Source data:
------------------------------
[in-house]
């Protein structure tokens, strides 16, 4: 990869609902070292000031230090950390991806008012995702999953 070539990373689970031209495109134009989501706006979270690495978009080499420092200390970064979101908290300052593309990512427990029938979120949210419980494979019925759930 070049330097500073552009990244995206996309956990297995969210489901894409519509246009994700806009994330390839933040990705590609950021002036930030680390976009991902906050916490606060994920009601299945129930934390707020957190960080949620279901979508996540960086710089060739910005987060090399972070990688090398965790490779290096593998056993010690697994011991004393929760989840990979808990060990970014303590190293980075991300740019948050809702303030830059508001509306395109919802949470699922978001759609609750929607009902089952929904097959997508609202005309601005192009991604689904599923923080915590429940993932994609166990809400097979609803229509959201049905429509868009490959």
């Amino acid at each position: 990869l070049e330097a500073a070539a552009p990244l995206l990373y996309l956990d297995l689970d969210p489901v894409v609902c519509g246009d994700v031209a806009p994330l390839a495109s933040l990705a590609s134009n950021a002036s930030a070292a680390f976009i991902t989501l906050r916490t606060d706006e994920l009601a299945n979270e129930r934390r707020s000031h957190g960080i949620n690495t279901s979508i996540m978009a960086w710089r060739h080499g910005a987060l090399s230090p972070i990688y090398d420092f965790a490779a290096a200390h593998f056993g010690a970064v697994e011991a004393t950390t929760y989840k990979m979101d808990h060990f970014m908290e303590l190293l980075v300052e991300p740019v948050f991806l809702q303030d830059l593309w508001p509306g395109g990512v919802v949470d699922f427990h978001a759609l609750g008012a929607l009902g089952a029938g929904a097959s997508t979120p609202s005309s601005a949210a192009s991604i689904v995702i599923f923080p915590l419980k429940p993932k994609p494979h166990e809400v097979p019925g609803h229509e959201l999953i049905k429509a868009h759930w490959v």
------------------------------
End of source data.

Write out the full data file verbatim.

[in-house]
């Protein structure tokens, strides 16, 4: 990869609902070292000031230090950390991806008012995702999953 070539990373689970031209495109134009989501706006979270690495978009080499420092200390970064979101908290300052593309990512427990029938979120949210419980494979019925759930 070049330097500073552009990244995206996309956990297995969210489901894409519509246009994700806009994330390839933040990705590609950021002036930030680390976009991902906050916490606060994920009601299945129930934390707020957190960080949620279901979508996540960086710089060739910005987060090399972070990688090398965790490779290096593998056993010690697994011991004393929760989840990979808990060990970014303590190293980075991300740019948050809702303030830059508001509306395109919802949470699922978001759609609750929607009902089952929904097959997508609202005309601005192009991604689904599923923080915590429940993932994609166990809400097979609803229509959201049905429509868009490959």
């Amino acid at each position: 990869l070049e330097a500073a070539a552009p990244l995206l990373y996309l956990d297995l689970d969210p489901v894409v609902c519509g246009d994700v031209a806009p994330l390839a495109s933040l990705a590609s134009n950021a002036s930030a070292a680390f976009i991902t989501l906050r916490t606060d706006e994920l009601a299945n979270e129930r934390r707020s000031h957190g960080i949620n690495t279901s979508i996540m978009a960086w710089r060739h080499g910005a987060l090399s230090p972070i990688y090398d420092f965790a490779a290096a200390h593998f056993g010690a970064v697994e011991a004393t950390t929760y989840k990979m979101d808990h060990f970014m908290e303590l190293l980075v300052e991300p740019v948050f991806l809702q303030d830059l593309w508001p509306g395109g990512v919802v949470d699922f427990h978001a759609l609750g008012a929607l009902g089952a029938g929904a097959s997508t979120p609202s005309s601005a949210a192009s991604i689904v995702i599923f923080p915590l419980k429940p993932k994609p494979h166990e809400v097979p019925g609803h229509e959201l999953i049905k429509a868009h759930w490959v």